Microsoft has conceded that it needs to get its act together around Windows 8 and quickly, after taking fire from both analysts and customers over its new operating system.
Its Windows Division may have booked a strong 23% increase in sales to $5.7bn during Q3 to 31 March, but when adjusted to account for deferred revenue of $1.1bn – relating to a Windows upgrade offer – its sales were pretty much flat.
On a conference call with financial analysts, CFO Peter Klein said: “We built Windows 8 with touch and mobility at the centre of the experience, which positions us well in this new era.
“However, the transition is complicated, given the size of our hardware and software ecosystem. We still have an immense amount of work to do.
“Looking ahead, we will release the next version of Windows, codenamed Windows Blue, which further advances the vision of Windows 8 as well as responds to customer feedback,” said Klein, although he did not detail how the next iteration of the OS would differ.
So far much of the negative customer feedback around Windows 8 has centred on usability, as many have found its touch-centric design difficult to use in a traditional mouse and keyboard environment.
Consumer criticism of Windows 8 has also been echoed by IDC programme vice president of clients and displays, Bob O’Donnell, who said: “The radical changes to the UI, removal of the familiar start button and the costs associated with touch have made PCs a less attractive alternative to dedicated tablets and other competitive devices.”
Klein also used the results announcement to reveal he is stepping down from the post of CFO after a four year tenure. He becomes the latest in a succession of top Microsoft execs to cash in their chips and leave the table, following the recent departure of Windows head Stephen Sinofsky.
According to our sister site ComputerWeekly, the departures may reflect growing discontent over the Windows ecosystem within Microsoft, with questions also now being raised over the future of CEO Steve Ballmer, with concerns about slowing growth and Microsoft’s failure to make a significant impact in the smartphone and tablet PC markets.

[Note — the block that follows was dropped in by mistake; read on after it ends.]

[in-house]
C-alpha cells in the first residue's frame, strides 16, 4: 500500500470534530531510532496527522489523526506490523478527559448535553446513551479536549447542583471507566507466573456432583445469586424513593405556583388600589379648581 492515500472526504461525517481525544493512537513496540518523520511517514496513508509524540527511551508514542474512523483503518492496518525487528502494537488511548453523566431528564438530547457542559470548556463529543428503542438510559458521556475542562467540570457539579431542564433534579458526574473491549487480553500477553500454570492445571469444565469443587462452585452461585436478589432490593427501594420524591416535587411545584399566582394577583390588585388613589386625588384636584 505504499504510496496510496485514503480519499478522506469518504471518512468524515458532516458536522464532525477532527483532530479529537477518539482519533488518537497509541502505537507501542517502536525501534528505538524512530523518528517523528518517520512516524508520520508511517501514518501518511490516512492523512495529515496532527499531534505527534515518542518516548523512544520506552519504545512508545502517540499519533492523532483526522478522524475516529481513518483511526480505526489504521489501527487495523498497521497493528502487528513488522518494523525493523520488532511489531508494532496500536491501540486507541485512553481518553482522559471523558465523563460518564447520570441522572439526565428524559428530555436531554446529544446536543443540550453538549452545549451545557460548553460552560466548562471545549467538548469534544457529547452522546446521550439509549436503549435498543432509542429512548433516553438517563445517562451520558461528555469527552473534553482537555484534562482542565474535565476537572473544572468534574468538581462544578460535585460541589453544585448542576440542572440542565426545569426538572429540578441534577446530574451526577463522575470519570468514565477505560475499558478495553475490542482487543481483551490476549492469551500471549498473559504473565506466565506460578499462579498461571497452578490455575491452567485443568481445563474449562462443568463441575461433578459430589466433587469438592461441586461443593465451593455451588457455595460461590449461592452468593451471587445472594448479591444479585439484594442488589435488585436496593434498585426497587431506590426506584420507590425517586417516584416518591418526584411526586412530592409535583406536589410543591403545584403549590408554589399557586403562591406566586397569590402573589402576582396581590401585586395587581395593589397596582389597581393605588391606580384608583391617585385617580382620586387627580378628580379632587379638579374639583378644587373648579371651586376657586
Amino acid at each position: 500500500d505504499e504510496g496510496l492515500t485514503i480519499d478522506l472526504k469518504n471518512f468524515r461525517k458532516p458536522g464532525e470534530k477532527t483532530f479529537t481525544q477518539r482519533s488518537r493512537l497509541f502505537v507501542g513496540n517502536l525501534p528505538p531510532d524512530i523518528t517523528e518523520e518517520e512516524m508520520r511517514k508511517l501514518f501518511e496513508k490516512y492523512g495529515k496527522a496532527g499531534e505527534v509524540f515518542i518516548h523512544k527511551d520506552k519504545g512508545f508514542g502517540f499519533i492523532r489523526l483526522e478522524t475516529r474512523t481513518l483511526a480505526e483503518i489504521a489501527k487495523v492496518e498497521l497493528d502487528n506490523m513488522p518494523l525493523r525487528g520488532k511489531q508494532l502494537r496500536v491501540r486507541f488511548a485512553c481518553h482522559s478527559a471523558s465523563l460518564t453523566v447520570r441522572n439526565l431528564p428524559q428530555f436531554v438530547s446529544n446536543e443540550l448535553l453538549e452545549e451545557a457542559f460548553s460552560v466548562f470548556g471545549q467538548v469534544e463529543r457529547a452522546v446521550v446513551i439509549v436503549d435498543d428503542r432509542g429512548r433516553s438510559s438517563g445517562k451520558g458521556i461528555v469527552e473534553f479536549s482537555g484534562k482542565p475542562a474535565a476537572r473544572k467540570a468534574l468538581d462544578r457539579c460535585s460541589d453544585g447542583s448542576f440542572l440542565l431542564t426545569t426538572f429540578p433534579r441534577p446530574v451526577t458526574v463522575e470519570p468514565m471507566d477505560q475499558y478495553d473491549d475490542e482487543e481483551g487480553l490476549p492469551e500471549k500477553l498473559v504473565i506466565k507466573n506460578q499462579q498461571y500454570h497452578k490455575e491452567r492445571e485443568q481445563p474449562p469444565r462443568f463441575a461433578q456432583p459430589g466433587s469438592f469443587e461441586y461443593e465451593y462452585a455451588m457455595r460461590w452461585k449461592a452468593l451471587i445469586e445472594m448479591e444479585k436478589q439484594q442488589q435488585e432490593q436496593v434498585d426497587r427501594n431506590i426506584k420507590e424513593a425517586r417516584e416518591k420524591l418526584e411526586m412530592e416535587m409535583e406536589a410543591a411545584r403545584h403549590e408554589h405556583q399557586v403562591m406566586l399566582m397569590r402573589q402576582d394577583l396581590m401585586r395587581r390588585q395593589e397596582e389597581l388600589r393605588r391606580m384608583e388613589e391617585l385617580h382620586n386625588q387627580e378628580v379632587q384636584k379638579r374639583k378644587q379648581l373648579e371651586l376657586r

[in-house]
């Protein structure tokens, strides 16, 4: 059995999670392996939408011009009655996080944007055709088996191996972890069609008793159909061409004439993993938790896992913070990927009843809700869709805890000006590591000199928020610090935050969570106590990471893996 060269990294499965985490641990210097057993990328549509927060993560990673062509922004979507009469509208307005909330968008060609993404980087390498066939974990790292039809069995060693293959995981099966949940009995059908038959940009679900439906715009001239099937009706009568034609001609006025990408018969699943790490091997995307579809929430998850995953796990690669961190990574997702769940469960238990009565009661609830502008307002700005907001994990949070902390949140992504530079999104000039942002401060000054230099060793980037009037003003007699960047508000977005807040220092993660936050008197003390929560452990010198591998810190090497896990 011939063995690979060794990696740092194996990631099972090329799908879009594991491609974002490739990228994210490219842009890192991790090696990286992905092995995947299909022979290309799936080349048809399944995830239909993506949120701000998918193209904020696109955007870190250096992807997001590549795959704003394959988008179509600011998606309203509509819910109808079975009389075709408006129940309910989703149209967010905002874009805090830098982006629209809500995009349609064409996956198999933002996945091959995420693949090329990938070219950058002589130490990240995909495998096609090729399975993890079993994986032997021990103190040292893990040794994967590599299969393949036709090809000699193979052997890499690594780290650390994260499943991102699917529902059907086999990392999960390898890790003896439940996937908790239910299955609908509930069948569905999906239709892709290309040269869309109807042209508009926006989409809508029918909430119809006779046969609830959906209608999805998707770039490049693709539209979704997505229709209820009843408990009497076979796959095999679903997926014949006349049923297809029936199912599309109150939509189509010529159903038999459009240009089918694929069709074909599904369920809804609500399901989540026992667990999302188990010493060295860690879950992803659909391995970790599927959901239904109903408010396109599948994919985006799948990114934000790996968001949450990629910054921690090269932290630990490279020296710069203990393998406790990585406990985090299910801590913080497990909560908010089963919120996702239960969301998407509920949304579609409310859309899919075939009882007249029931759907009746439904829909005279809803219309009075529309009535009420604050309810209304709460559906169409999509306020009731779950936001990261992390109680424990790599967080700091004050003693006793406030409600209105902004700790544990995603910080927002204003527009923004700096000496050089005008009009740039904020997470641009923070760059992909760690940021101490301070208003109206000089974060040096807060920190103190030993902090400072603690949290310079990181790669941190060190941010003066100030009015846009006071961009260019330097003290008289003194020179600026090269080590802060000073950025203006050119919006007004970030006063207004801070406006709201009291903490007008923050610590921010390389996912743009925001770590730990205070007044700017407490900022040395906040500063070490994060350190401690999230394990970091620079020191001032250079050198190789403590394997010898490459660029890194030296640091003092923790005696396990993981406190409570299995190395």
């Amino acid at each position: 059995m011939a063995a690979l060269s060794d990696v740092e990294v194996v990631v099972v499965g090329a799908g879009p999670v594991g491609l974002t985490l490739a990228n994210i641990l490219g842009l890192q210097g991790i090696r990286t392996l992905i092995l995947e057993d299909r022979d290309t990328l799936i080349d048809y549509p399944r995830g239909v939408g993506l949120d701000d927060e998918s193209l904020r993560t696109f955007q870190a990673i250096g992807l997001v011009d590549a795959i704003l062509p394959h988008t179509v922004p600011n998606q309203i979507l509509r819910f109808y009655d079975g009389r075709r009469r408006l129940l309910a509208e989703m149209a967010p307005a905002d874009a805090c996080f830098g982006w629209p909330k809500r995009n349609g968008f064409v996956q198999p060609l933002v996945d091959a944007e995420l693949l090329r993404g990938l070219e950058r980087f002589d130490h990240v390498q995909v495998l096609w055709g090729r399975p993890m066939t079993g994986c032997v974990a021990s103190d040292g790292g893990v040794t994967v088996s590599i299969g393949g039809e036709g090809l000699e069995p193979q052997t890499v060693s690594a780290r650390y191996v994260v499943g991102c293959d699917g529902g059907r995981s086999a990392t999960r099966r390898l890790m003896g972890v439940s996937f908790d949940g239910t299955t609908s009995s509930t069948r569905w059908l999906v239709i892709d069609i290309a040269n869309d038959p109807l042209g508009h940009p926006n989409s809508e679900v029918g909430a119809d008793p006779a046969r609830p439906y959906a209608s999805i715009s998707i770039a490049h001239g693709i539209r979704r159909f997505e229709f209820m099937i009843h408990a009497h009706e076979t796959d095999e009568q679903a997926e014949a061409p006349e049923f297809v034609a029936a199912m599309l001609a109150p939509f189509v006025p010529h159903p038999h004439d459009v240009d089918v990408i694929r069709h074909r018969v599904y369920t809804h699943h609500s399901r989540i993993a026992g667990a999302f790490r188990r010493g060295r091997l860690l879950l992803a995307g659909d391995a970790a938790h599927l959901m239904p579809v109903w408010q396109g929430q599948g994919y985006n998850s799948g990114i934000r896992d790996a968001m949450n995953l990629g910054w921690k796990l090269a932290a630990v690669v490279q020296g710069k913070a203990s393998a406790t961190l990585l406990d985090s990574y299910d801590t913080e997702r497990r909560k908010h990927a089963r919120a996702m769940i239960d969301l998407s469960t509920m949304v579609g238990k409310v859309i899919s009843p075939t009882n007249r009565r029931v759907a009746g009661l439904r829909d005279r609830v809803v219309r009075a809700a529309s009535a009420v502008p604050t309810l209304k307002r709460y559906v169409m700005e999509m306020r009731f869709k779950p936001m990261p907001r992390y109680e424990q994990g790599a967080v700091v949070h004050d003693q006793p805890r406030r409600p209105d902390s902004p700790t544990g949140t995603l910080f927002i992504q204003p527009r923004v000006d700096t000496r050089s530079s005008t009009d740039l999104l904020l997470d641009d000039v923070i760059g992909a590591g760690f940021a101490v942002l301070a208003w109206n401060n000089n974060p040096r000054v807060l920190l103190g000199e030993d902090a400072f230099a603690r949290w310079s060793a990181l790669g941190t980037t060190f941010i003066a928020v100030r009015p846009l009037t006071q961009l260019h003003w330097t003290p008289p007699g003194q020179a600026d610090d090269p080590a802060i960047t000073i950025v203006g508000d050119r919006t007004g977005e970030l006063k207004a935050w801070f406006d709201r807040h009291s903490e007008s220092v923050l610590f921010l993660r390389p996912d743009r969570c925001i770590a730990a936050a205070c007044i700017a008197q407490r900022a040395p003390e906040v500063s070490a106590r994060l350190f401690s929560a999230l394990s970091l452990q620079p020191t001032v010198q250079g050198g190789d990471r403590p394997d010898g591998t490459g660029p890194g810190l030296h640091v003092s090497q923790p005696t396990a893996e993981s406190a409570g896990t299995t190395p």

Sales, income all up, cloud plan bearing fruit, says Ballmer
In spite of the problems it has seen with Windows 8 and the possible concerns for Ballmer’s future at the firm Microsoft saw a particularly strong quarter and Ballmer himself took an optimistic line.
Redmond revealed that GAAP quarterly sales were up 18% to $20.5bn, and up 8% to $18.8bn when adjusted for deferred revenues and its hefty European Commission fine.
Meanwhile, GAAP operating income grew by 19% to $7.6bn compared to this time last year.
The bold bets we made on cloud services are paying off
“The bold bets we made on cloud services are paying off as people increasingly choose Microsoft services including Office 365, Windows Azure, Xbox LIVE, and Skype,” said Steve Ballmer, chief executive officer at Microsoft. “While there is still work to do, we are optimistic that the bets we’ve made on Windows devices position us well for the long-term.”
“Our enterprise business continues to thrive,” added COO Kevin Turner. “Enterprise customers are increasingly turning to Microsoft for their IT solutions and as a result, we continue to take share from our competitors in key areas including hybrid cloud, data platform, and virtualisation.”
The Microsoft Business Division posted $6.32bn of revenue, an 8% increase from the prior year period, 5% when accounting for sales related to the Office Upgrade Offer and Pre-Sales. Its Server and Tools business reported $5.04bn of revenue, up 11% year-on-year, with double-digit percentage revenue growth on both SQL Server and System Center.
Elsewhere, Online Services sales grew 18% to $832m, with online advertising up 22% driven by an increase in revenue per search, and its Entertainment and Devices Division posted revenue of $2.53bn, an increase of 56% from the prior year period, 33% adjusting for video game deferrals. Xbox live grew its membership base by 18% in the quarter.